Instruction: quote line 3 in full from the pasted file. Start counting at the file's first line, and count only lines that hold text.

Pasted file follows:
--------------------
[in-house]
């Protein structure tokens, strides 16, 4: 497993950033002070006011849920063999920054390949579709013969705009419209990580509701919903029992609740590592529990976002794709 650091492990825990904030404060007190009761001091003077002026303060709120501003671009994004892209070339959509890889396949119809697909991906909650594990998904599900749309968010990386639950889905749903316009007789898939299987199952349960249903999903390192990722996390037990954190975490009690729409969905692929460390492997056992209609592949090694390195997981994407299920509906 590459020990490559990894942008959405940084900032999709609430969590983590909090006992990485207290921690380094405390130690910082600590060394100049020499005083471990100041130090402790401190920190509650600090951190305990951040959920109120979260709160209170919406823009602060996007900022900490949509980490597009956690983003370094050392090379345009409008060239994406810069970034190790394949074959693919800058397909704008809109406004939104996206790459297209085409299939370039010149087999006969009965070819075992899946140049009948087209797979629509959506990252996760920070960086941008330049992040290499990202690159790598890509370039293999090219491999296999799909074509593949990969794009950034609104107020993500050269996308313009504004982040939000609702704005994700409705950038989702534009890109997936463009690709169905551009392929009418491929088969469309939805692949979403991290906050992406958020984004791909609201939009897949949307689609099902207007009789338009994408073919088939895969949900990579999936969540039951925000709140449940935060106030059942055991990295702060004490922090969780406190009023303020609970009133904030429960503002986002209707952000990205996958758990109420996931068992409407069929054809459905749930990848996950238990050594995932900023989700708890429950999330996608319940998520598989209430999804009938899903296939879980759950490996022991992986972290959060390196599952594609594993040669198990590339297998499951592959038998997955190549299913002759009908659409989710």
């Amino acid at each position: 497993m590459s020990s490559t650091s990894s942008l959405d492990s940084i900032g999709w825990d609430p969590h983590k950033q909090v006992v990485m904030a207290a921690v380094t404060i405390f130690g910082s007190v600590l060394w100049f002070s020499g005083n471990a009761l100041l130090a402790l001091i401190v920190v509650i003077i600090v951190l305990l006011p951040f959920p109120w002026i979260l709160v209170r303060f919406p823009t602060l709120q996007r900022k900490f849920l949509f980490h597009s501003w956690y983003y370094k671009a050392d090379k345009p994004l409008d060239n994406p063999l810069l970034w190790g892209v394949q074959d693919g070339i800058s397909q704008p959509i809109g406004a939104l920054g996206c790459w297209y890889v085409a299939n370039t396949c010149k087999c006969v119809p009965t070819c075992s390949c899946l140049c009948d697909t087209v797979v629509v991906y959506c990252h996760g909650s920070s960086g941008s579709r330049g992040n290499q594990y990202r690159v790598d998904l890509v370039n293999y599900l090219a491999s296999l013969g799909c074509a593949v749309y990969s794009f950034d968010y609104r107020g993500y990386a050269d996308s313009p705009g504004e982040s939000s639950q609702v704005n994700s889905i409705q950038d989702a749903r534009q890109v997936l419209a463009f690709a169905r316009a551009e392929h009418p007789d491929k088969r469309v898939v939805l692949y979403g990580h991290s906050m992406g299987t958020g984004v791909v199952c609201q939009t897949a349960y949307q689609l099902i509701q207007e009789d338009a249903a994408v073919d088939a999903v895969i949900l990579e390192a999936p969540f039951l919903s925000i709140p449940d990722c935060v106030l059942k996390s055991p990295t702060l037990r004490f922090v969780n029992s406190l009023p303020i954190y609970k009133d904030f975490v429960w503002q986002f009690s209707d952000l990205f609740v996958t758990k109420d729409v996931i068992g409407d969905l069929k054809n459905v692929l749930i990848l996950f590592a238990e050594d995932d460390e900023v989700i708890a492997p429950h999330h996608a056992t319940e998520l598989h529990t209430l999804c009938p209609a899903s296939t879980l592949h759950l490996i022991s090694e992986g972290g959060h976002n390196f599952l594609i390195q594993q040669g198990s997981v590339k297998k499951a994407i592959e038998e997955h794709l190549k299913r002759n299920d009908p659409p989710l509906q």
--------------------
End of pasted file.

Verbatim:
């Amino acid at each position: 497993m590459s020990s490559t650091s990894s942008l959405d492990s940084i900032g999709w825990d609430p969590h983590k950033q909090v006992v990485m904030a207290a921690v380094t404060i405390f130690g910082s007190v600590l060394w100049f002070s020499g005083n471990a009761l100041l130090a402790l001091i401190v920190v509650i003077i600090v951190l305990l006011p951040f959920p109120w002026i979260l709160v209170r303060f919406p823009t602060l709120q996007r900022k900490f849920l949509f980490h597009s501003w956690y983003y370094k671009a050392d090379k345009p994004l409008d060239n994406p063999l810069l970034w190790g892209v394949q074959d693919g070339i800058s397909q704008p959509i809109g406004a939104l920054g996206c790459w297209y890889v085409a299939n370039t396949c010149k087999c006969v119809p009965t070819c075992s390949c899946l140049c009948d697909t087209v797979v629509v991906y959506c990252h996760g909650s920070s960086g941008s579709r330049g992040n290499q594990y990202r690159v790598d998904l890509v370039n293999y599900l090219a491999s296999l013969g799909c074509a593949v749309y990969s794009f950034d968010y609104r107020g993500y990386a050269d996308s313009p705009g504004e982040s939000s639950q609702v704005n994700s889905i409705q950038d989702a749903r534009q890109v997936l419209a463009f690709a169905r316009a551009e392929h009418p007789d491929k088969r469309v898939v939805l692949y979403g990580h991290s906050m992406g299987t958020g984004v791909v199952c609201q939009t897949a349960y949307q689609l099902i509701q207007e009789d338009a249903a994408v073919d088939a999903v895969i949900l990579e390192a999936p969540f039951l919903s925000i709140p449940d990722c935060v106030l059942k996390s055991p990295t702060l037990r004490f922090v969780n029992s406190l009023p303020i954190y609970k009133d904030f975490v429960w503002q986002f009690s209707d952000l990205f609740v996958t758990k109420d729409v996931i068992g409407d969905l069929k054809n459905v692929l749930i990848l996950f590592a238990e050594d995932d460390e900023v989700i708890a492997p429950h999330h996608a056992t319940e998520l598989h529990t209430l999804c009938p209609a899903s296939t879980l592949h759950l490996i022991s090694e992986g972290g959060h976002n390196f599952l594609i390195q594993q040669g198990s997981v590339k297998k499951a994407i592959e038998e997955h794709l190549k299913r002759n299920d009908p659409p989710l509906q």